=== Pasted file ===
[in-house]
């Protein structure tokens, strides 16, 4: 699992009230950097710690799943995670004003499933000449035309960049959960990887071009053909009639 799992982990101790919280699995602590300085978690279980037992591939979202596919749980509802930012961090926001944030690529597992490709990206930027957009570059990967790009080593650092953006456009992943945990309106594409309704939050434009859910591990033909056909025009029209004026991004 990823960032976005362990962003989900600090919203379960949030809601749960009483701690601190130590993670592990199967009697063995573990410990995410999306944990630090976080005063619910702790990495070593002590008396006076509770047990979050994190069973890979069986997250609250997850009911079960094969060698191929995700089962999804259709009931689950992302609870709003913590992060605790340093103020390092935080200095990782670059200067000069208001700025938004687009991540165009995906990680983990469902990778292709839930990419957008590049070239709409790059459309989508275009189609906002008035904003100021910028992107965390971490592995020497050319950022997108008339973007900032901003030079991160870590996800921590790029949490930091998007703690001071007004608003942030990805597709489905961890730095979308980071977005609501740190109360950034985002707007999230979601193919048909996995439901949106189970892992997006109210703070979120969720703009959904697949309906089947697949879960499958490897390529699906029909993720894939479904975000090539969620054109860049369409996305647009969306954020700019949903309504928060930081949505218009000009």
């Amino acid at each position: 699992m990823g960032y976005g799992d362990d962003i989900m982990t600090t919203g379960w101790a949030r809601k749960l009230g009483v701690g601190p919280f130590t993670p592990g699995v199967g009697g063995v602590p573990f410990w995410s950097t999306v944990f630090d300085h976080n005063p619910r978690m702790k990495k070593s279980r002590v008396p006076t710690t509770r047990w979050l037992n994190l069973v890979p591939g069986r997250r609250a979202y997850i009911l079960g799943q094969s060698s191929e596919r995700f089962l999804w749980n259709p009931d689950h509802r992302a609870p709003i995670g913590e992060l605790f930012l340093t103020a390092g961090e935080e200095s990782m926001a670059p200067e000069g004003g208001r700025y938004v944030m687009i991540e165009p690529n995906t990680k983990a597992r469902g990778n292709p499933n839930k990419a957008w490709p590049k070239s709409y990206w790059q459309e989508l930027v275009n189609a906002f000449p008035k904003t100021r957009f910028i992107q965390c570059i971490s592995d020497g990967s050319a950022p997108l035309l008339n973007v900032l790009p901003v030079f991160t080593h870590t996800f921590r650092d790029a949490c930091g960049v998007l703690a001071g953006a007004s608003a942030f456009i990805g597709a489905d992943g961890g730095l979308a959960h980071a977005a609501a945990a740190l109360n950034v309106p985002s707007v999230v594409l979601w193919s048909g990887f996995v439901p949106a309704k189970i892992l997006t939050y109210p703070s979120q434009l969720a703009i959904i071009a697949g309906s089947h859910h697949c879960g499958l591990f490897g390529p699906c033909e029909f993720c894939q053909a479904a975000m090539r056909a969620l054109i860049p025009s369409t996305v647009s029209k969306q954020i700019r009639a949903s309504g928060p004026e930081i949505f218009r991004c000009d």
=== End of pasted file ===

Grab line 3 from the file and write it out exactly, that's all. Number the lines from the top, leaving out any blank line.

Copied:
């Amino acid at each position: 699992m990823g960032y976005g799992d362990d962003i989900m982990t600090t919203g379960w101790a949030r809601k749960l009230g009483v701690g601190p919280f130590t993670p592990g699995v199967g009697g063995v602590p573990f410990w995410s950097t999306v944990f630090d300085h976080n005063p619910r978690m702790k990495k070593s279980r002590v008396p006076t710690t509770r047990w979050l037992n994190l069973v890979p591939g069986r997250r609250a979202y997850i009911l079960g799943q094969s060698s191929e596919r995700f089962l999804w749980n259709p009931d689950h509802r992302a609870p709003i995670g913590e992060l605790f930012l340093t103020a390092g961090e935080e200095s990782m926001a670059p200067e000069g004003g208001r700025y938004v944030m687009i991540e165009p690529n995906t990680k983990a597992r469902g990778n292709p499933n839930k990419a957008w490709p590049k070239s709409y990206w790059q459309e989508l930027v275009n189609a906002f000449p008035k904003t100021r957009f910028i992107q965390c570059i971490s592995d020497g990967s050319a950022p997108l035309l008339n973007v900032l790009p901003v030079f991160t080593h870590t996800f921590r650092d790029a949490c930091g960049v998007l703690a001071g953006a007004s608003a942030f456009i990805g597709a489905d992943g961890g730095l979308a959960h980071a977005a609501a945990a740190l109360n950034v309106p985002s707007v999230v594409l979601w193919s048909g990887f996995v439901p949106a309704k189970i892992l997006t939050y109210p703070s979120q434009l969720a703009i959904i071009a697949g309906s089947h859910h697949c879960g499958l591990f490897g390529p699906c033909e029909f993720c894939q053909a479904a975000m090539r056909a969620l054109i860049p025009s369409t996305v647009s029209k969306q954020i700019r009639a949903s309504g928060p004026e930081i949505f218009r991004c000009d």